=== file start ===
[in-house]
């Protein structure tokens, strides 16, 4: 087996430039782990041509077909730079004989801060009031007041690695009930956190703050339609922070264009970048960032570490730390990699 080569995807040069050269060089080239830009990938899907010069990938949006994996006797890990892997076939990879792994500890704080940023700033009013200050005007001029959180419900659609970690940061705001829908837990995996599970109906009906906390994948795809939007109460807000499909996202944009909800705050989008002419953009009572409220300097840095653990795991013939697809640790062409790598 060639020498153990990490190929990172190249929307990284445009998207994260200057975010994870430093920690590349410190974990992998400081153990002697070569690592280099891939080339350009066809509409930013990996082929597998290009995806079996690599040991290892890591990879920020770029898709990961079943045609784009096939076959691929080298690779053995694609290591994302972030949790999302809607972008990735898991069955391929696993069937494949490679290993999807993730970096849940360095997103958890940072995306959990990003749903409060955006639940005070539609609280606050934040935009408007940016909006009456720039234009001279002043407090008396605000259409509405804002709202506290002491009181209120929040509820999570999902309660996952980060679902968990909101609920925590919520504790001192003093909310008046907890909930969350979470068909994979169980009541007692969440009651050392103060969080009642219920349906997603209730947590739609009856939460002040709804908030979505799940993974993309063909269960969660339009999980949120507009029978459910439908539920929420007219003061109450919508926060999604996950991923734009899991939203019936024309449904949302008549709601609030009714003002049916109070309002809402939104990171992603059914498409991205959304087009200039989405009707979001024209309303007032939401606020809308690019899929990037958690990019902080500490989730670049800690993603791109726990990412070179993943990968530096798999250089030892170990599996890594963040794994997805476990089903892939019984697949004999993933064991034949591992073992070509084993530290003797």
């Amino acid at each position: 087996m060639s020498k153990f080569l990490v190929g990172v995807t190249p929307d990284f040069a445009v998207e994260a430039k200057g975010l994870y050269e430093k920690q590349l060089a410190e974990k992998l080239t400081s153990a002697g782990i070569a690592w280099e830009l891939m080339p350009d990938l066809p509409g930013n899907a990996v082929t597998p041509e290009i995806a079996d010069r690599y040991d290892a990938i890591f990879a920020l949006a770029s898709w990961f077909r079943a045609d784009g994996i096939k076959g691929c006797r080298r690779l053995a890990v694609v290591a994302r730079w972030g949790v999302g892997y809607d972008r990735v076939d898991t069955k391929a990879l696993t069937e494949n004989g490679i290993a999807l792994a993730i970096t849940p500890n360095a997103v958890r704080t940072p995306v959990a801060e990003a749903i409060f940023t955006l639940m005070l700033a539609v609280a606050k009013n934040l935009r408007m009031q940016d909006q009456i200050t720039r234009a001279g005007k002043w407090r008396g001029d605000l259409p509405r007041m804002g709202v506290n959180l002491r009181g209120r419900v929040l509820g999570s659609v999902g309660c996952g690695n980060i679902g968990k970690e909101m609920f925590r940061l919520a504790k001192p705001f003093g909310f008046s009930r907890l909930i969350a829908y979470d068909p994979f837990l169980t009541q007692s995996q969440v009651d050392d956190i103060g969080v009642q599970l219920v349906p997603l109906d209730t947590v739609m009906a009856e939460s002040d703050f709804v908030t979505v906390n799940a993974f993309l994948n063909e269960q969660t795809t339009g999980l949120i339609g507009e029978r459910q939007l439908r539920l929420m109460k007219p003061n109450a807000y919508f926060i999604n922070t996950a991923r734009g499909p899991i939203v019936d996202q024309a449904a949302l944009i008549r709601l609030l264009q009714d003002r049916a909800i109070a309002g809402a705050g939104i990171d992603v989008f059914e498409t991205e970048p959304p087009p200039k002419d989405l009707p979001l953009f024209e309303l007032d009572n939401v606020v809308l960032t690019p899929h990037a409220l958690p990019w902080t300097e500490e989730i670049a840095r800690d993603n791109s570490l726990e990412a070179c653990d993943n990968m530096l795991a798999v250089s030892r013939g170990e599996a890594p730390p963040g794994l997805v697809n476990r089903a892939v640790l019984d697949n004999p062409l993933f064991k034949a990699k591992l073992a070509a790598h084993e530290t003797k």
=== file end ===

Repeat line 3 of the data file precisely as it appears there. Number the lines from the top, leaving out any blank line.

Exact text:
């Amino acid at each position: 087996m060639s020498k153990f080569l990490v190929g990172v995807t190249p929307d990284f040069a445009v998207e994260a430039k200057g975010l994870y050269e430093k920690q590349l060089a410190e974990k992998l080239t400081s153990a002697g782990i070569a690592w280099e830009l891939m080339p350009d990938l066809p509409g930013n899907a990996v082929t597998p041509e290009i995806a079996d010069r690599y040991d290892a990938i890591f990879a920020l949006a770029s898709w990961f077909r079943a045609d784009g994996i096939k076959g691929c006797r080298r690779l053995a890990v694609v290591a994302r730079w972030g949790v999302g892997y809607d972008r990735v076939d898991t069955k391929a990879l696993t069937e494949n004989g490679i290993a999807l792994a993730i970096t849940p500890n360095a997103v958890r704080t940072p995306v959990a801060e990003a749903i409060f940023t955006l639940m005070l700033a539609v609280a606050k009013n934040l935009r408007m009031q940016d909006q009456i200050t720039r234009a001279g005007k002043w407090r008396g001029d605000l259409p509405r007041m804002g709202v506290n959180l002491r009181g209120r419900v929040l509820g999570s659609v999902g309660c996952g690695n980060i679902g968990k970690e909101m609920f925590r940061l919520a504790k001192p705001f003093g909310f008046s009930r907890l909930i969350a829908y979470d068909p994979f837990l169980t009541q007692s995996q969440v009651d050392d956190i103060g969080v009642q599970l219920v349906p997603l109906d209730t947590v739609m009906a009856e939460s002040d703050f709804v908030t979505v906390n799940a993974f993309l994948n063909e269960q969660t795809t339009g999980l949120i339609g507009e029978r459910q939007l439908r539920l929420m109460k007219p003061n109450a807000y919508f926060i999604n922070t996950a991923r734009g499909p899991i939203v019936d996202q024309a449904a949302l944009i008549r709601l609030l264009q009714d003002r049916a909800i109070a309002g809402a705050g939104i990171d992603v989008f059914e498409t991205e970048p959304p087009p200039k002419d989405l009707p979001l953009f024209e309303l007032d009572n939401v606020v809308l960032t690019p899929h990037a409220l958690p990019w902080t300097e500490e989730i670049a840095r800690d993603n791109s570490l726990e990412a070179c653990d993943n990968m530096l795991a798999v250089s030892r013939g170990e599996a890594p730390p963040g794994l997805v697809n476990r089903a892939v640790l019984d697949n004999p062409l993933f064991k034949a990699k591992l073992a070509a790598h084993e530290t003797k």